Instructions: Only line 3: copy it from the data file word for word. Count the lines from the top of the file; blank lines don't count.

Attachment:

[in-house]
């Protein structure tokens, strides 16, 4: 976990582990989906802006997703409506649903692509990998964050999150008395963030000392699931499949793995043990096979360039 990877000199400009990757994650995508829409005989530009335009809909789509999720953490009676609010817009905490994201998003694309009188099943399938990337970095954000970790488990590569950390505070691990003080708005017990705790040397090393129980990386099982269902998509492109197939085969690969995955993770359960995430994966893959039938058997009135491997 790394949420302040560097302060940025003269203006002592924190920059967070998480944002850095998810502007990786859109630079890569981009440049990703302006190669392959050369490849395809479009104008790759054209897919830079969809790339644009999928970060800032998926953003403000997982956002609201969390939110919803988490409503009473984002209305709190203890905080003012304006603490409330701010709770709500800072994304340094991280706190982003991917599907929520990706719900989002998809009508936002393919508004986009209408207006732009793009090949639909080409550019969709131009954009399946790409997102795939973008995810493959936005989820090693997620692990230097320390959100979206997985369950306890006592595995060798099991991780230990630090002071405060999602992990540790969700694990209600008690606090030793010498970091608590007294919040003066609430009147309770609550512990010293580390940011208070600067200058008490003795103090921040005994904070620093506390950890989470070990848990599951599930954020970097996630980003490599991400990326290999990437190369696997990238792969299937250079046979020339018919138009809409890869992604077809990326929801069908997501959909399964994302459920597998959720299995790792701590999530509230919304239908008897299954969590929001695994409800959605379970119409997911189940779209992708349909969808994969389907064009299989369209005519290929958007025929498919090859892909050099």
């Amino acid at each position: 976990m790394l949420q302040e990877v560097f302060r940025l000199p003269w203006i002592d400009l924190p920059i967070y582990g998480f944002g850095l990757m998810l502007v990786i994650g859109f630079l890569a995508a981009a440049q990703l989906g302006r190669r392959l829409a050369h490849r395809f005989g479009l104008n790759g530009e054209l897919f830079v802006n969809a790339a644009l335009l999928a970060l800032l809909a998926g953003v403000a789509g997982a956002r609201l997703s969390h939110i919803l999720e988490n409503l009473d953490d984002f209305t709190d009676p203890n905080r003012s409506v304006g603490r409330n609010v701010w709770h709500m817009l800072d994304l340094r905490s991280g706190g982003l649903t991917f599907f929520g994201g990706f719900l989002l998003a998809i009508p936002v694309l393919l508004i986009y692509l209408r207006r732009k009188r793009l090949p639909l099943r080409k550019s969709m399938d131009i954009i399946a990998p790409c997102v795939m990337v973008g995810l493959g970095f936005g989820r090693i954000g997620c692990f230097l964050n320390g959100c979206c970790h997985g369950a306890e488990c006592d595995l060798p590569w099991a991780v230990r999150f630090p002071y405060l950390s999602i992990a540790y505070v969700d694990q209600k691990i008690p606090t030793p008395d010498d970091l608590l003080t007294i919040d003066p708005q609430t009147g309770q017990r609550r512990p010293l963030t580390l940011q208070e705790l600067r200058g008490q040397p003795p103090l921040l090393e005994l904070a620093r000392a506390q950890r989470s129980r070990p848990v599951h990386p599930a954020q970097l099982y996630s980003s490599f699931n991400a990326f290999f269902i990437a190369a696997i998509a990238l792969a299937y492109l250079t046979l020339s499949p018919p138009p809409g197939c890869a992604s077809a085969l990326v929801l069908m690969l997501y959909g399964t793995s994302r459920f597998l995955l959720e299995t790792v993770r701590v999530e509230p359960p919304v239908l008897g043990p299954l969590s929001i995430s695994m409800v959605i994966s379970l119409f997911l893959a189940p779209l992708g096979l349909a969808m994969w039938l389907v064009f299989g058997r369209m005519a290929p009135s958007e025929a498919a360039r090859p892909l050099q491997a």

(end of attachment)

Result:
């Amino acid at each position: 976990m790394l949420q302040e990877v560097f302060r940025l000199p003269w203006i002592d400009l924190p920059i967070y582990g998480f944002g850095l990757m998810l502007v990786i994650g859109f630079l890569a995508a981009a440049q990703l989906g302006r190669r392959l829409a050369h490849r395809f005989g479009l104008n790759g530009e054209l897919f830079v802006n969809a790339a644009l335009l999928a970060l800032l809909a998926g953003v403000a789509g997982a956002r609201l997703s969390h939110i919803l999720e988490n409503l009473d953490d984002f209305t709190d009676p203890n905080r003012s409506v304006g603490r409330n609010v701010w709770h709500m817009l800072d994304l340094r905490s991280g706190g982003l649903t991917f599907f929520g994201g990706f719900l989002l998003a998809i009508p936002v694309l393919l508004i986009y692509l209408r207006r732009k009188r793009l090949p639909l099943r080409k550019s969709m399938d131009i954009i399946a990998p790409c997102v795939m990337v973008g995810l493959g970095f936005g989820r090693i954000g997620c692990f230097l964050n320390g959100c979206c970790h997985g369950a306890e488990c006592d595995l060798p590569w099991a991780v230990r999150f630090p002071y405060l950390s999602i992990a540790y505070v969700d694990q209600k691990i008690p606090t030793p008395d010498d970091l608590l003080t007294i919040d003066p708005q609430t009147g309770q017990r609550r512990p010293l963030t580390l940011q208070e705790l600067r200058g008490q040397p003795p103090l921040l090393e005994l904070a620093r000392a506390q950890r989470s129980r070990p848990v599951h990386p599930a954020q970097l099982y996630s980003s490599f699931n991400a990326f290999f269902i990437a190369a696997i998509a990238l792969a299937y492109l250079t046979l020339s499949p018919p138009p809409g197939c890869a992604s077809a085969l990326v929801l069908m690969l997501y959909g399964t793995s994302r459920f597998l995955l959720e299995t790792v993770r701590v999530e509230p359960p919304v239908l008897g043990p299954l969590s929001i995430s695994m409800v959605i994966s379970l119409f997911l893959a189940p779209l992708g096979l349909a969808m994969w039938l389907v064009f299989g058997r369209m005519a290929p009135s958007e025929a498919a360039r090859p892909l050099q491997a």